the people running each of the orgs have an amount of independence more similar to a CEO than a department head.

According to the website, EV provides these services:

  • Fiscal sponsorship
  • Governance, risk, and compliance 
  • Finance including accounting and budgeting
  • HR including hiring, visas, and payroll
  • Grantmaking
  • Fundraising
  • Office management
  • Data protection and cybersecurity support

I would consider all of these things to be ultimately the responsibility of the CEO in an ordinary organisation. 

Typical sphere of responsibility, yes, but I don't think offloading most of those to the EV Ops team diminishes independence, in terms of each org head deciding what their org does?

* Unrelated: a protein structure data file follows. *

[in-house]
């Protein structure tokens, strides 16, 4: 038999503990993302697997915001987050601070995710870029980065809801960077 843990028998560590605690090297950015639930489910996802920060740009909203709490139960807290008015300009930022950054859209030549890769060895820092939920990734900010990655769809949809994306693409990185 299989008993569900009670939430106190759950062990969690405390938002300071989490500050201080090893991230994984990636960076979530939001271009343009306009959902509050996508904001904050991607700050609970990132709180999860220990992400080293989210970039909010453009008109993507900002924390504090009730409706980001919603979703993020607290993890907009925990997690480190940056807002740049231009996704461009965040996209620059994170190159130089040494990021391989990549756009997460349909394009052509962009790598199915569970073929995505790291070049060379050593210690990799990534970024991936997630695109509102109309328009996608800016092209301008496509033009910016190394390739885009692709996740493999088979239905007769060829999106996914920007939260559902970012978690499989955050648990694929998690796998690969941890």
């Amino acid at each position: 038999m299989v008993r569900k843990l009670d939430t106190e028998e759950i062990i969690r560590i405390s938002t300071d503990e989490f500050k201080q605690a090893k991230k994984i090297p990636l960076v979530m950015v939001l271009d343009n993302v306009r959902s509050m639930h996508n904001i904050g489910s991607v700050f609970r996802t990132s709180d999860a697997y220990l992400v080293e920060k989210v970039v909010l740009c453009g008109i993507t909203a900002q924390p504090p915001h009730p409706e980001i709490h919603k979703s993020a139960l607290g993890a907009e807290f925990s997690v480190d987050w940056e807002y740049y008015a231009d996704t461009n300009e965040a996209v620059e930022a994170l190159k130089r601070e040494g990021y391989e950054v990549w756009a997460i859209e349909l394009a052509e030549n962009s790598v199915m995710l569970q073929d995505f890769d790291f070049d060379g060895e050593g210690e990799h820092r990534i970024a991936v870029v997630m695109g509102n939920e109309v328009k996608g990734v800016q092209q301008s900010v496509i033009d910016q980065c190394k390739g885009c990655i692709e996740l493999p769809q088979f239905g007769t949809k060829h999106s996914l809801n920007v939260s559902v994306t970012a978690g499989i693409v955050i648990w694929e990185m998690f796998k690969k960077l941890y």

It's also not that clear what the divisions look like: for example, I'm pretty sure the orgs make their own decisions on who to hire, so my guess is the "hiring" under EV Ops is more the mechanics of implementing hiring decisions?

I think that offloading these sorts of things does meaningfully diminish independence, even if it doesn't entirely abrogate it. IME the kinds of decisions & policies included in the list Larks quotes have a quite profound effect on the character of an organisation.

I would consider all of these things to be ultimately the responsibility of the CEO in an ordinary organisation. 

I think these are typically ultimately the responsibility of the sponsee org CEOs. I see them as generally entering this agreement, in a way where they are effectively deciding to use the sponsor for operations support. 

Sponsees typically have the option of leaving the sponsored org, and I think that makes a big difference.

It's similar to an org that's outsourced much of it's product to a white-label organization.